Secondary Logo

Medicine Correspondence Blog

The Medicine Correspondence Blog allows authors to post Letters to the Editors, Reviews, and other editorial writings that are not considered original research.

Tuesday, February 12, 2019

Letter to the Editor: Osteopathic manipulative treatment showed reduction of length of stay and costs in preterm infants: A systematic review and meta-analysis

I was greatly interested in the systematic review and meta-analysis by Lanaro et al. suggesting osteopathic manipulative treatment is clinically effective in reducing the length of stay (LOS) and costs in a large population of preterm infants.[1] Within this review my attention was drawn to Lanaro et al. use of a fixed effect model for calculating their primary outcome: length of hospital stay (LOS). They included five studies (n= 1306, 645 preterm were allocated in the OMT group and 661 to the control group) in their meta-analysis. The application of a fixed effect model depends on two assumptions that should be met: 1. One believes that all the studies included in the analysis are functionally equivalent and 2. that one has the goal to compute a common effect size for the identified population, and not to generalize to other populations.[2] An example for such a case would be a pharmaceutical company that uses thousand patients to compare a drug versus a placebo. The company might run a series of trials which can be considered identical in the sense that it is reasonable to assume that any variables that have an impact on the outcome should be the same across them. Further, we assume that the patients, the treatment dose, the outcomes measures and the timepoints are essentially the same. In that instance since all the studies share a common effect and the first condition is met. It also meets the second goal because the goal of the analysis which is to see if the drug works in the population from which the patients were drawn.[3]

In the case of the meta-analysis of Lanaro et al. the use of a fixed effect model is inappropriate for the meta-analysis. The study population arises form different clinics and from two different countries. The studies used different treatment techniques, different treatment durations and different frequencies of treatment. Control group conditions also differed across the trials. These reasons make it unlikely that a fixed effect model is the right choice for the analysis. A further indication of the heterogeneity between included studies is found in the relatively high I² value of I²=61%[4], which can be considered moderate to high.[5]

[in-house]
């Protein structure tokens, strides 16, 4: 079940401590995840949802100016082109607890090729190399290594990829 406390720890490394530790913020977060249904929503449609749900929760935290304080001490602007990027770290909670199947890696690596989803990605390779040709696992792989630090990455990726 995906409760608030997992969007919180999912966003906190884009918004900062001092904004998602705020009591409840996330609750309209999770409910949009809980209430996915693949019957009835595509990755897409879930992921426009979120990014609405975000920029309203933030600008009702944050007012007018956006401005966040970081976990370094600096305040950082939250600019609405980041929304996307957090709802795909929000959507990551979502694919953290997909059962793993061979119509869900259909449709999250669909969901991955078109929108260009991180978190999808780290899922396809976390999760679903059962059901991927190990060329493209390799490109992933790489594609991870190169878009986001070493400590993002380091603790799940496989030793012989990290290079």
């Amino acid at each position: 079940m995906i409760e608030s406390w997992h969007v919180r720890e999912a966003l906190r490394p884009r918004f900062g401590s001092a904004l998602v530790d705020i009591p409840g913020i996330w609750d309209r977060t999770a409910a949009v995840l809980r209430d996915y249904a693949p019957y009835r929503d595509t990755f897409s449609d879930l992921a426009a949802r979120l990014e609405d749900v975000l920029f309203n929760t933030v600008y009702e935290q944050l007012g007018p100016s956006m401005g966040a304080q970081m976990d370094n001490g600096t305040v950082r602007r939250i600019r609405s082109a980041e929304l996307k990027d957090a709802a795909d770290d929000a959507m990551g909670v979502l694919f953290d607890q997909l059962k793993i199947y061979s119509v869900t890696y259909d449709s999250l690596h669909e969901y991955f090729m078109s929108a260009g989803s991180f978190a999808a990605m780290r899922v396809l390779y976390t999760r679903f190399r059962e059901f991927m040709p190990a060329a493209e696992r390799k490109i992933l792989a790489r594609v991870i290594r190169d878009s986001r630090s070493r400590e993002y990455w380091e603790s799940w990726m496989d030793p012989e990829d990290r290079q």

A more appropriate model for the meta-analysis of the studies is a random effects meta-analysis because it does not assume a common effect size.[6] Recreating the analysis (using RevMan Version 5.2.6) with a random effects model the overall effect is no longer statistically significant (p = 0.08) [see figure 1]. This significantly alters the conclusion that osteopathic manipulative treatment does reduce LOS and costs in preterm infants.

Authors should choose models whose assumptions best fit the research question and those assumptions should be considered in the interpretation of the data.

I would like to thank Dr Neil OConnell for his comments on this letter.


Author Correspondence

Tobias Saueressig, Dipl.-Volkswirt, PT

Email: t.saueressig@gmx.de

Tel: 0049-202-27249596

Website: https://physiomeetsscience.com


References

[1] Lanaro, Diego, et al. "Osteopathic manipulative treatment showed reduction of length of stay and costs in preterm infants: A systematic review and meta-analysis." Medicine 96.12 (2017).

[2] Borenstein, Michael, et al. Introduction to meta-analysis. John Wiley & Sons, 2011.

[3] Borenstein, Michael, et al. Introduction to meta-analysis. John Wiley & Sons, 2011.

[4] Lanaro, Diego, et al. "Osteopathic manipulative treatment showed reduction of length of stay and costs in preterm infants: A systematic review and meta-analysis." Medicine 96.12 (2017).

[5] Higgins, Julian PT, et al. "Measuring inconsistency in meta-analyses." BMJ: British Medical Journal 327.7414 (2003): 557.

[6] Borenstein, Michael, et al. Introduction to meta-analysis. John Wiley & Sons, 2011.